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'Colorado Lifetrak' Wasn't Working On Missing Autistic Boy

DENVER (CBS4) - After missing all night, an autistic boy in Aurora is safe back at home Monday. He was wearing a tracking device, but police say it wasn't working.

On Sunday night Brandon Wells, 11, jumped out of a second story window. He then walked away from his home near Hampden and Picadilly. Officers found him around 4 a.m. in an open space near the home. But police tracked him down without help from that monitoring device.

The story has a happy ending, but it makes people wonder about the accuracy of the tracking devices. Brandon's parents think the battery in the transmitter was faulty, but they also admit they hadn't tested it in weeks.

Brandon's father, Mark Wells, says Brandon was at home with a babysitter when he jumped 15 feet out of the second story window.

Brandon Wells
Brandon Wells (credit: CBS)

"Unfortunately he's gotten away from everybody from school, babysitters, from us," Mark said.

For 4 years Brandon has worn a tracking system on his ankle. It's the same type of Colorado Lifetrak device worn by a 10-year-old autistic girl who was found dead last month in a pool of water at an Arvada construction site. The system failed to show her location.

Aurora emergency officials suspect Brandon's system wasn't working Sunday.

"We had issues with the tracking early on," Matt Chapman with Aurora Emergency Management said.

Brandon's mother, Marianna, thinks she knows why. She said she opened the device and found the battery was broken.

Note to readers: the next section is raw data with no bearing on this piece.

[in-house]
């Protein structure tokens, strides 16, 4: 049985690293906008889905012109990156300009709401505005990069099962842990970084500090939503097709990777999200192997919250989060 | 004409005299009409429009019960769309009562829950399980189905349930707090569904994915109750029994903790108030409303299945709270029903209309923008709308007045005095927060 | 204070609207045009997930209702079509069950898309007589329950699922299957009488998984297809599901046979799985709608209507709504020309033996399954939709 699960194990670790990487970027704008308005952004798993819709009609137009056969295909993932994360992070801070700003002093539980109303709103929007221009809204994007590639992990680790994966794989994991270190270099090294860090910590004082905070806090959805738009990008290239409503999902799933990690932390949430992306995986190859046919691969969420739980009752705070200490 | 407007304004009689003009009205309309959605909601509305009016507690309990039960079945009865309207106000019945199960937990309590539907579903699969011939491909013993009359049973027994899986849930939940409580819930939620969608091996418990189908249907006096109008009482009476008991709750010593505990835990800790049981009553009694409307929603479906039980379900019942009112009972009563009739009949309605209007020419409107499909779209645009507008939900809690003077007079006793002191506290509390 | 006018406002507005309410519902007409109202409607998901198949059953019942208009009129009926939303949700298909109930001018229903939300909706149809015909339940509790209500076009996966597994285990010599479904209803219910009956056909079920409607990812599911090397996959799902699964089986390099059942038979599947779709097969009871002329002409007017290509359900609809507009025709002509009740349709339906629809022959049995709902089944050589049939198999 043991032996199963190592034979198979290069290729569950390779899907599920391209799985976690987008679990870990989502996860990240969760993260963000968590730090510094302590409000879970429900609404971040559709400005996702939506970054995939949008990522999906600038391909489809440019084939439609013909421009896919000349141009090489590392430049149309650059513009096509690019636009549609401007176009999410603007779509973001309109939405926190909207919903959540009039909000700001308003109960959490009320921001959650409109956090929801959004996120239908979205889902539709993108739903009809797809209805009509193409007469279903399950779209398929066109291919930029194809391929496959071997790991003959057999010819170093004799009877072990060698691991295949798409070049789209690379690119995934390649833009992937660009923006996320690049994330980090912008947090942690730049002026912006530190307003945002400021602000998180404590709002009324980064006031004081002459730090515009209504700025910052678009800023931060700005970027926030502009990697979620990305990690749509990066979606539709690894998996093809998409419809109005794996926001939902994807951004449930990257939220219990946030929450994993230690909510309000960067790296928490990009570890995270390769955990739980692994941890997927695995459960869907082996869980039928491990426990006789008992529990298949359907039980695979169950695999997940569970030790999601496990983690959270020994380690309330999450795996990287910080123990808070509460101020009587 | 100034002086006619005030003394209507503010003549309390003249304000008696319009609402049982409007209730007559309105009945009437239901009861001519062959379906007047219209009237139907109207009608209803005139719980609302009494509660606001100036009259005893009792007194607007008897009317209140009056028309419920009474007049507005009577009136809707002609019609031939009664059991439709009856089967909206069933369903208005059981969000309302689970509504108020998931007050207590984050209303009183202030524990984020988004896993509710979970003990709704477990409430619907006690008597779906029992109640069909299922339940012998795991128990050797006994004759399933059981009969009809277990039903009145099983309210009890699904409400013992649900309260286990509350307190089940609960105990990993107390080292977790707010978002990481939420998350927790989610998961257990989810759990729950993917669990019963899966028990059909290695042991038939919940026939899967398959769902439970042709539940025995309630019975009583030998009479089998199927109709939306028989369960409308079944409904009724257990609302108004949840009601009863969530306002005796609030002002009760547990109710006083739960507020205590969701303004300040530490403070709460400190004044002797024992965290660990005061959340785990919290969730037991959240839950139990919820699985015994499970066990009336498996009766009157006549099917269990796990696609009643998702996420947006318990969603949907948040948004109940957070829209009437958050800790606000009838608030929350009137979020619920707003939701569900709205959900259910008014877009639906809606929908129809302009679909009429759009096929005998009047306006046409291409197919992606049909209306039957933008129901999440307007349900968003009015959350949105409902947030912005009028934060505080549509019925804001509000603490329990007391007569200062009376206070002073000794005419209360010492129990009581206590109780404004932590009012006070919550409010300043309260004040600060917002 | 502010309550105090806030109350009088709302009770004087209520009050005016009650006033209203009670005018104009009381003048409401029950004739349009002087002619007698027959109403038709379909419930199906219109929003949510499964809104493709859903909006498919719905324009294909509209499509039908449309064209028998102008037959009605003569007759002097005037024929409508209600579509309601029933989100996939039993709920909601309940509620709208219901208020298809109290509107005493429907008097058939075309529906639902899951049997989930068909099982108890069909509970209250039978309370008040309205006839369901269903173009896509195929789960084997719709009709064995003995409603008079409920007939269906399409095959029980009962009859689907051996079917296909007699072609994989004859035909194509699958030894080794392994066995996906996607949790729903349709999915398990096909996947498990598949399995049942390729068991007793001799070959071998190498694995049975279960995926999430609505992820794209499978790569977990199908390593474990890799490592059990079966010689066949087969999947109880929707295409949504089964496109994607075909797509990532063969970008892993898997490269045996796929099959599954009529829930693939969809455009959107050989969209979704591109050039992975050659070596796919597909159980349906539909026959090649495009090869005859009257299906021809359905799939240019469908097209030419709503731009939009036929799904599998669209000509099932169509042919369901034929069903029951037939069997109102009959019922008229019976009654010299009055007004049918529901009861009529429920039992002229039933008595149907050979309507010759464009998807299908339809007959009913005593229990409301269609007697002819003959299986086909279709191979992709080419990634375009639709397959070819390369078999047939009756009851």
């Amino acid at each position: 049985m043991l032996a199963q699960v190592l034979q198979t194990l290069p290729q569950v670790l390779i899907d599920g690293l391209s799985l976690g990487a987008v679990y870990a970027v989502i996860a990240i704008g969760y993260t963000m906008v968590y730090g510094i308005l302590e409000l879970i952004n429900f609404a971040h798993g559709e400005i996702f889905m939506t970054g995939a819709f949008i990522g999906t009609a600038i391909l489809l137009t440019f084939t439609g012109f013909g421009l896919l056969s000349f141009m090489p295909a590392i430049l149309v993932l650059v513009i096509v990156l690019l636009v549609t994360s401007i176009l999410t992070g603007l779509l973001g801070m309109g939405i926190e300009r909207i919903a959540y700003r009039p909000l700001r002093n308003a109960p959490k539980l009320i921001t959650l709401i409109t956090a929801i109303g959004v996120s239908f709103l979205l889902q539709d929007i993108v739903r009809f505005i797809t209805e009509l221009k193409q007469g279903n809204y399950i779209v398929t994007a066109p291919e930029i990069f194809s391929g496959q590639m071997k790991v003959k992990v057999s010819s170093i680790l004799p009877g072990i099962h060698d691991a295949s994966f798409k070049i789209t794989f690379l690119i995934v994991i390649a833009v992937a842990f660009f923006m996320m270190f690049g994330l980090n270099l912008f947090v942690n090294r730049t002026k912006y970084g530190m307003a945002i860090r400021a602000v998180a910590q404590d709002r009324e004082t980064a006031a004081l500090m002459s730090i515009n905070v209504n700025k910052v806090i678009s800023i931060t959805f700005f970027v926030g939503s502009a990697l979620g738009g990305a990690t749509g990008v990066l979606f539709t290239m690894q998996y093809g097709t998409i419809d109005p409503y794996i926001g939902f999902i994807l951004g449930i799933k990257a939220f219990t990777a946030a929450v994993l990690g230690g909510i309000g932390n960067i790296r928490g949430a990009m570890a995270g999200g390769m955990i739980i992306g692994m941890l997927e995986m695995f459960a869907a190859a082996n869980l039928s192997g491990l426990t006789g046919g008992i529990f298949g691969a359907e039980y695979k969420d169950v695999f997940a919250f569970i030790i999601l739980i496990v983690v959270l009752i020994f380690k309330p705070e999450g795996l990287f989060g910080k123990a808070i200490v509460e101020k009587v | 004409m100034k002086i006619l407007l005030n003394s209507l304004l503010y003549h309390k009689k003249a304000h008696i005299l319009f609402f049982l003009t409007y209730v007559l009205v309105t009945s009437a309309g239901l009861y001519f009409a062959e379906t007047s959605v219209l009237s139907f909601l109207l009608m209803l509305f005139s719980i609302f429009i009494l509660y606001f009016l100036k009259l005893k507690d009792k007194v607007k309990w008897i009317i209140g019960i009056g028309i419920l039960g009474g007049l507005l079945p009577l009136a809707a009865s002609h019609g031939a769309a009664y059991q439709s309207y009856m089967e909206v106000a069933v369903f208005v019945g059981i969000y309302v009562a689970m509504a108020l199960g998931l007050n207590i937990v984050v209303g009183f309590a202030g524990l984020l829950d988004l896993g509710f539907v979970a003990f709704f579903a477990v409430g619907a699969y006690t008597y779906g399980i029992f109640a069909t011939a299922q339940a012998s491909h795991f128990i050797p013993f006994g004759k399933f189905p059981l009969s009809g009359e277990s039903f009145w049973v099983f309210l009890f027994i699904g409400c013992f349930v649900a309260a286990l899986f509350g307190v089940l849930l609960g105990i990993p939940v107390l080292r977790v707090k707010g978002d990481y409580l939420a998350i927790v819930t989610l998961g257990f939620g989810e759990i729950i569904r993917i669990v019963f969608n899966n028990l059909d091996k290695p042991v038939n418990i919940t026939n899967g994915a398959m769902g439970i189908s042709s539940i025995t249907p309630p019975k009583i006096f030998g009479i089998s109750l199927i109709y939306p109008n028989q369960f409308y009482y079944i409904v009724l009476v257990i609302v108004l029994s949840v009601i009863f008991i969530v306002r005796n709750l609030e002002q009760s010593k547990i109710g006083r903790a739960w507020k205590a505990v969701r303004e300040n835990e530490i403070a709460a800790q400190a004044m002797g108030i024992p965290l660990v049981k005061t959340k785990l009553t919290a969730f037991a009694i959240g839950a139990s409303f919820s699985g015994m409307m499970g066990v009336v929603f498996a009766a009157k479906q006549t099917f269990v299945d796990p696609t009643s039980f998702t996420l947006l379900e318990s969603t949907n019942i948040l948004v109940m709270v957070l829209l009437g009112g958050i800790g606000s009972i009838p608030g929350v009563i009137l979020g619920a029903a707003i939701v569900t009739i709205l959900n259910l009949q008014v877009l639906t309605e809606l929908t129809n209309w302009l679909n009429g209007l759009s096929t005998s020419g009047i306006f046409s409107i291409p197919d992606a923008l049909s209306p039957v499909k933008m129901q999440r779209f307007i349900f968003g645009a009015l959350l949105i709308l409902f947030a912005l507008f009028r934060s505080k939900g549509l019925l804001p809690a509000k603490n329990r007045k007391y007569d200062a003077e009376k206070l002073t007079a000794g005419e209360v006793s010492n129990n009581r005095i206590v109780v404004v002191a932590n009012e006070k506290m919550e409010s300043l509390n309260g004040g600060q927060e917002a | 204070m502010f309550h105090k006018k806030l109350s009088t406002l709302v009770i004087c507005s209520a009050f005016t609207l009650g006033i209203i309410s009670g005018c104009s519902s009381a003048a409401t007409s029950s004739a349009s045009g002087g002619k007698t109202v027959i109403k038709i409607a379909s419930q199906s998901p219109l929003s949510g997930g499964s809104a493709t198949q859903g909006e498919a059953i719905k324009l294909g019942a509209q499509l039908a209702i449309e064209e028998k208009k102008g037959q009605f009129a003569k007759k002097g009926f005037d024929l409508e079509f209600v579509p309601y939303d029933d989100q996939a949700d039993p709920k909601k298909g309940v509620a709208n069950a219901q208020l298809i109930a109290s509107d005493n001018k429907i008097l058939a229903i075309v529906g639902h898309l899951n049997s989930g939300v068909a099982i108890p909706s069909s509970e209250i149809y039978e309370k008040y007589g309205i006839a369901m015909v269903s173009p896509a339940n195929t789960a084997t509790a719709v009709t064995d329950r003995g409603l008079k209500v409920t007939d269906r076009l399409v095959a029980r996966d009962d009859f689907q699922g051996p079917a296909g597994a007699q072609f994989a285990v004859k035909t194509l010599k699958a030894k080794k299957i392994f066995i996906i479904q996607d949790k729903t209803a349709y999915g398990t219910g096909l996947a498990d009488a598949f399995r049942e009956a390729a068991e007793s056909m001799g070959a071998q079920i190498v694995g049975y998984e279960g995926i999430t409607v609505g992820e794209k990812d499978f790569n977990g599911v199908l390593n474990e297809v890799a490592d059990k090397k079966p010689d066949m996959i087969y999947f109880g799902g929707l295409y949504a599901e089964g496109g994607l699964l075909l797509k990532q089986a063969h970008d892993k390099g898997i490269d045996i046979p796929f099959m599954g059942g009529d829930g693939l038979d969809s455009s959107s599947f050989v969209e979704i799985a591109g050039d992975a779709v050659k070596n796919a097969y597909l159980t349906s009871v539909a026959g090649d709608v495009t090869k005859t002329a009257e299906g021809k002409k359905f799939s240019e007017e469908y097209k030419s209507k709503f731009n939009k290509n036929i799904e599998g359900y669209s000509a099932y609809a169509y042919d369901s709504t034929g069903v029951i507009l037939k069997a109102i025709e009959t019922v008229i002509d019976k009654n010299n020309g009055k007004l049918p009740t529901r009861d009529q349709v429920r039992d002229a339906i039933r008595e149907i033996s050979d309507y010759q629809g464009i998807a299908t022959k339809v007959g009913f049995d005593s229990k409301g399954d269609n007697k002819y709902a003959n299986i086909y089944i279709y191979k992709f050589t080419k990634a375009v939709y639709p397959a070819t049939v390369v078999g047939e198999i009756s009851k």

"It just fell apart," she said.

Marianna thinks the battery is faulty, but she also admits the last time she tested the transmitter was when she installed the new battery two weeks ago.

"I feel just as responsible as the parent because I haven't been checking the battery every day," Marianna said.

Chapman says they're looking into the problem.

Old-fashioned searching led to Brandon. He was found by rangers a mile away at the Plains Conservation Center.

"It was very evident he was cold and tired and just wanted to go home," a ranger said.

Police say the case offers a lesson.

"Technology fails all of the time -- cell phones, Internet; everything can go down at any point," Sgt. Cassidee Carlson with Aurora police said. "That's the message to the parents and anybody who uses Lifetrak -- there is a sense of responsibility there."

CBS4's Kathy Walsh spoke with a vice president of Caretrak International, the company that makes the tracking device. He said the Arvada case is the first incident in the company's 26 years. They believe something in the water cut down the signal. He says the product is very reliable and people sign a contract agreeing to test the transmitter twice a day.

Aurora police say the Crimes Against Children Unit is looking into Brandon's case. His mother admitted she was cited for misdemeanor child abuse two weeks ago because Brandon fled and the battery in his tracking device wasn't working.

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